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Did He Really Say That?

Today I broaden the challenge by making this pledge: The United States is ready to eliminate all tariffs, subsidies and other barriers to free flow of goods and services as other nations do the same. This is key to overcoming poverty in the world's poorest nations. It's essential we promote prosperity and opportunity for all nations.

-- George W. Bush

When Government Works

While FEMA's incompetence has been documented in all corners of the media, few outlets have reported the success of rescue operations. The death toll is a lot lower than expected, and this article by Lou Dolinar describes the things that went right during Katrina's aftermath.

Virtual Economies Become Real

Mike Musgrove writes in the WaPo about the growth of markets for video game goods. Game companies have been, for the most part, against such markets but are starting to accept their inevitability and are creating their own markets.

Related post: Video Game Economics

Taking Responsibility

George W. Bush has taken responsibility for the failures of the federal government's response to Hurrican Katrina.

"Katrina exposed serious problems in our response capability at all levels of government, and to the extent that the federal government didn't fully do it's job right, I take responsibility," Bush said.

Quote Of The Day

States Aren\'t People

In the comments below, David Rossie writes:

The real question is: where does Iraq NOT fit in such a definition? I could not take over my neighbor’s house, change the family structure, break stuff and then pay my friends to fix it without exerting political and economic power over him. Even if I promise to walk away after several years or devise a “transition head of the household.” What makes an entire country any different?


This week's Carnival of the Capitalists is up at Crossroads Dispatches.

This week's Carnival of Liberty is up at Target Centermass.

American \"Empire\"

Max Borders distinguishes between the so-called US "Empire" and empires of the past. I have to shake my head when I see people describe US foreign policy as part and parcel of an "empire".

Becoming An American

Alex Tabarrok on becoming an American:

But the deciding factor in my choice was emotional. Four years ago when I awoke to the devastation, I felt that my country had been attacked. And if that is how you feel then what more needs to be said?

Systematic Errors

Paul Krugman blames the failure of FEMA on Bush. He goes on to blame the behavior of other government agencies such as the FDA, EPA, and CPB on Bush. As usual, he fails to realize the systematic factors behind government incompetence, believing that if only the right people were charge, things would be different. Like Brad DeLong, he believes in the Intelligent Design theory of government. Read more »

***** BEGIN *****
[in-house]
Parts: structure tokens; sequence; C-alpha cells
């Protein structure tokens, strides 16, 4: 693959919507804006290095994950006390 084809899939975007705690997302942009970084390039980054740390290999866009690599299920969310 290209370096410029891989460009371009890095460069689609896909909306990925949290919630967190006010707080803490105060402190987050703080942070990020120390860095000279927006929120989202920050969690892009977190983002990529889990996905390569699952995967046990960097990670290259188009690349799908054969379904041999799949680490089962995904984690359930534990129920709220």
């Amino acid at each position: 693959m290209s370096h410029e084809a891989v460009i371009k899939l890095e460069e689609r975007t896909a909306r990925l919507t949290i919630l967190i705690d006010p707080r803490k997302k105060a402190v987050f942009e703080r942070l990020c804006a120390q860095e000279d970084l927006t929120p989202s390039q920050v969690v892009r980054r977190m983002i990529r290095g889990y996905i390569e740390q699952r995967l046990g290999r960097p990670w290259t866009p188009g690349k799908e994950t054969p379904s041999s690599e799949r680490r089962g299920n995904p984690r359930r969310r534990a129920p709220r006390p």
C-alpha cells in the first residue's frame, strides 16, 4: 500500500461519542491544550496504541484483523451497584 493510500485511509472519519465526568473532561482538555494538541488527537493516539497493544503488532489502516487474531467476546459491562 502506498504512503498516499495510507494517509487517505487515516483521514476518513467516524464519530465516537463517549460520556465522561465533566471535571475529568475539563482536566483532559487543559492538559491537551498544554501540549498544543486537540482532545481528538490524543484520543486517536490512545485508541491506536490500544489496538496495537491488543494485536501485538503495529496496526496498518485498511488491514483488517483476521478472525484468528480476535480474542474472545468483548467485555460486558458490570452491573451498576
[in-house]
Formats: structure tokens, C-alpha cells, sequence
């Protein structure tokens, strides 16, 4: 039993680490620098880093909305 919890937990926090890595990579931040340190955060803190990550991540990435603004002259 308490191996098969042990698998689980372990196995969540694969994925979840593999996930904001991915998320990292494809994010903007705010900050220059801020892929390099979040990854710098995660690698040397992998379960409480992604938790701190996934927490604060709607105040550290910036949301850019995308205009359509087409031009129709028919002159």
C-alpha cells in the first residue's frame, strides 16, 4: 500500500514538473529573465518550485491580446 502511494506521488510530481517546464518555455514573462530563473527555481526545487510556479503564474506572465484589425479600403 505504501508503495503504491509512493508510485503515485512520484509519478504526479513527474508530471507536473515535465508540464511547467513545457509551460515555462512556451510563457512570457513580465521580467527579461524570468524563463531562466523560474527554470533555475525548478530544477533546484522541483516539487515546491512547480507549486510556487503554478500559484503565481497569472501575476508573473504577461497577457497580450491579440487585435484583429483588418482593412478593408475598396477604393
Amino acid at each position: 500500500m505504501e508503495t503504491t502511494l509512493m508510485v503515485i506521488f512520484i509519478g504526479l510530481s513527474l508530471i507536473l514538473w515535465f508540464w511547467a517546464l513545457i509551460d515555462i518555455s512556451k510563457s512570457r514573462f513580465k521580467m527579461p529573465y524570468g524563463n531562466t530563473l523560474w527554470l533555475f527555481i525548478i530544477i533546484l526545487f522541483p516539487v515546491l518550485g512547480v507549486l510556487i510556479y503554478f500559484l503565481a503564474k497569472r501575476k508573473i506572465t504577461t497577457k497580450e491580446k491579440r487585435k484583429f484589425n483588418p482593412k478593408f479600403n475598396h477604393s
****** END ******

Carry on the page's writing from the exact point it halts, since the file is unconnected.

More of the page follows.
Ineptitude Begets Ineptitude

Earlier this week, Radley Balko wrote a Foxnews column on the US government's response to Septemeber 11 in creating a massive bureaucracy that failed at all levels to respond appropriately following hurricane Katrina. It featured a quote by my co-blogger Nick Weininger. You can read the whole thing here.

Evolving Library Social Norms

At the end of the week, I will take the Mother of All Exams, Part I. For the past month or so, I've been in intense preparation. My two main venues are coffee shops and university libraries, each offering unique experiences. Read more »

I Have No Mouth, and I Must Scream

Apparently, our comments aren't working. Bear with us.

Great Expectations

While this is largely off-topic for this blog, I know a lot of Virginia Tech football fans read this blog, and since I don't have a personal blog, I'm posting this here. Anyone not interested is free to ignore this post.

Things are never as bad as they seem, nor as good as they seem, as Frank Beamer likes to say. His words were never truer than they have been during the last two years. In the summer of 2003, Virginia Tech saw its athletic history pass before its eyes when the Atlantic Coast Conference left it out of its initial expansion plans. It meant permanent relegation to second-class status in the world of college athletics. Things were looking pretty bad. Yet, with the help of some political maneuvering of the most unlikely of bedfellows, VT somehow managed to avoid the implosion of its entire athletic department by being included in the final expansion plans. It was a photo finish, the outcome uncertain till the end. Forty years of wandering as nomads in the desert of college athletics finally ended with a rightful place in the promised-land of the ACC. Read more »

A Picture Is Worth...

A picture of New Orleans school buses taken September 1, 2005 from Yahoo photos found via Hit and Run: